In this latest installment Jason marvels at the magnificence of the mid-summer sun, reflects on the unruliness of radishes and prepares to scale the heady heights of the harvest yet to come.
It’s June 9th and the lessons are coming thick and fast this month. The first big one is that despite tying and staking, overhead watering is not much good for seed crops when they get to being fully grown. Next year I will be more organised and get drip lines down early on as it is always hard to do this once the plants are growing.
I have tried experimenting with growing peas up an old electric hen fence, but it is neither tall enough nor strong enough for the job. The plants have grown over the top by 2 ft and are now curling down the other side like a crashing wave of pea foliage and blossoms! Coriander that was looking good at 4 ft is now falling over itself at 5 ft and will make harvesting tricky, but it will survive.
Some lettuces are going to flower and they look healthy, so far, so good. Today it is 19 degrees and overcast with about 85% humidity. This is great growing weather but not exactly great drying weather. Peppers, Cucumbers, Melons and Squash are all slow to move but they will definitely thrive in this heat, what may be good for one crop can be bad for another. That is how growers with a big diversity of crops do well – despite never having ideal weather, the range of crops carry you.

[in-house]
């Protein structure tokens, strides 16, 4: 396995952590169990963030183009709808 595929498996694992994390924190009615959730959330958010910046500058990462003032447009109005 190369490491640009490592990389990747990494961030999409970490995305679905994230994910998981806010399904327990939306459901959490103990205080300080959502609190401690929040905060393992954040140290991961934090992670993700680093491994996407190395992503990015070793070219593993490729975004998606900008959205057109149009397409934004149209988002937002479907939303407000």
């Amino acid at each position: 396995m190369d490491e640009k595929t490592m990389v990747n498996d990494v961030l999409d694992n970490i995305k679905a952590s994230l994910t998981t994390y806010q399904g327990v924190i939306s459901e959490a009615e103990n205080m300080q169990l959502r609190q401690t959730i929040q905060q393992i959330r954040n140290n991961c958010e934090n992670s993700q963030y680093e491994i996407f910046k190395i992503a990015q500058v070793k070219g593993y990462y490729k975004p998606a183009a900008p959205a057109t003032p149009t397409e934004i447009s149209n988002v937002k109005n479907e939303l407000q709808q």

The leeks that went in at the beginning of the month as bare root transplants are just starting to stand upright. Broad beans are setting pods, runner beans are flowering. The rocket, red mustard and kale are still ripening but will be ready for harvesting soon.
As the lessons come thick and fast, I am already planning that next year will be better. As a commercial grower everything always looked reasonably tidy and organised. The look as a seed grower is less so. For a start the plants are larger and are in the ground longer and as a result eventually become quite unruly. Another thing I hadn’t realised was how big a radish plant can get! Going back to spacing, which I mentioned in an earlier blog, my 3 ft between crops is starting to look very tight at this stage. I have ended up with sugars snaps growing 10 feet high with a row of red mustard 3 ft away that is almost lying on them, and the row of broad beans that are 3 ft to the other side of them. This is to say it’s far from ideal when it comes to ripening crops and the chance of getting a disease from a restricted air flow is greatly enhanced. This despite tying in and staking etc.
The lettuces that are beginning to flower are in poor position to benefit from good air movement and for avoiding moulds. They should be near the door openings without being outside, instead they are stuck along the edge of the tunnel as if an afterthought, who put them there?